By ggfp. Kitchen. At Sunday, March 04th 2018, 05:50:00 AM.
So the question is, why not create a multi-task, live-in modern open-plan kitchen/family room by furnishing it rather than installing cabinetry? Why not blend the kitchen into the family room using vertical instead of horizontal design? Why must half of the room look like a sterile laboratory, while the other half of the room is filled with the personal touches that bring you comfort?
What about colour? Well what we are seeing is that the range of colours now being offered in kitchens has grown hugely over the last year. Designers and homeowners are becoming more adventurous when choosing cabinet colours with many now opting for subtle colours, especially in contemporary and modern designs. Subtle colours could be in the way of gloss or matt doors in a modern kitchen or even warm wood textures. Of course, mixing both paint colours and wood textures is a massive trend at the moment and is only going to gain in popularity. For classical and traditional kitchen styles, off white painted kitchens are still popular but other bolder colours are coming through, especially when mixed with softer colours. For solid wood kitchens, oak and walnut are still going to be as popular as ever.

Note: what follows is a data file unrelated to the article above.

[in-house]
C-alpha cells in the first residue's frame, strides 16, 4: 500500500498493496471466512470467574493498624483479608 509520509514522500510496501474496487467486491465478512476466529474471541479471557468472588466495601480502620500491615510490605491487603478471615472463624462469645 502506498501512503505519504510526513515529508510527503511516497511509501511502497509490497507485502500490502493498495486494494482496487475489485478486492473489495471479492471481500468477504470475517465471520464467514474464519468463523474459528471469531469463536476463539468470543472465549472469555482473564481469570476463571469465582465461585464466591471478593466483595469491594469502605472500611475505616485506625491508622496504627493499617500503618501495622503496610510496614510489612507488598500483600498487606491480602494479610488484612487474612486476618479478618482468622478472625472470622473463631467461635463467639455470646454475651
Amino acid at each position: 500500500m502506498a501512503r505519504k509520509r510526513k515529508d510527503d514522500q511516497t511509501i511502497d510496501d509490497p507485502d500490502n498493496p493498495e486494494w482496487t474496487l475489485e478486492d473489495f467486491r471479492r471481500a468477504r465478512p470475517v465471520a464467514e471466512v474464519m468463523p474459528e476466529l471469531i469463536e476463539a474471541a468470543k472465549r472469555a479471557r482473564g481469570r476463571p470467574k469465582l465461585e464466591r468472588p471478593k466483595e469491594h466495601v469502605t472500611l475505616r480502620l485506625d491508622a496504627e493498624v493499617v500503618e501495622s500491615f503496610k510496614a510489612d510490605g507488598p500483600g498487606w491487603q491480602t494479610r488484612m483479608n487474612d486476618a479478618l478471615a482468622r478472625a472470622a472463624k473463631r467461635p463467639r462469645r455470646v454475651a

On the other hand, the family room, or the social area of the great room is designed in a completely different way. Typically, a beautiful empty room is created and then it is furnished. Instead of lining all the walls with horizontal bands of built-ins (and there are exceptions to this i.e. Frank Lloyd Wright's prairie homes) the wall spaces are interrupted with vertical elements like windows and doors or focal points such as a fireplaces. The walls of the room are separated into vertical segments instead of continuous horizontal bands. At blank wall areas and in the middle of the room, eclectic pieces of furniture create seating arrangements, while the wall-hung artwork and sculptural collectibles on display determine the room's personality. But the wall, floor and ceiling colors and textures permeate between all of these vertical elements acting as the 'glue' that holds the whole design theme together.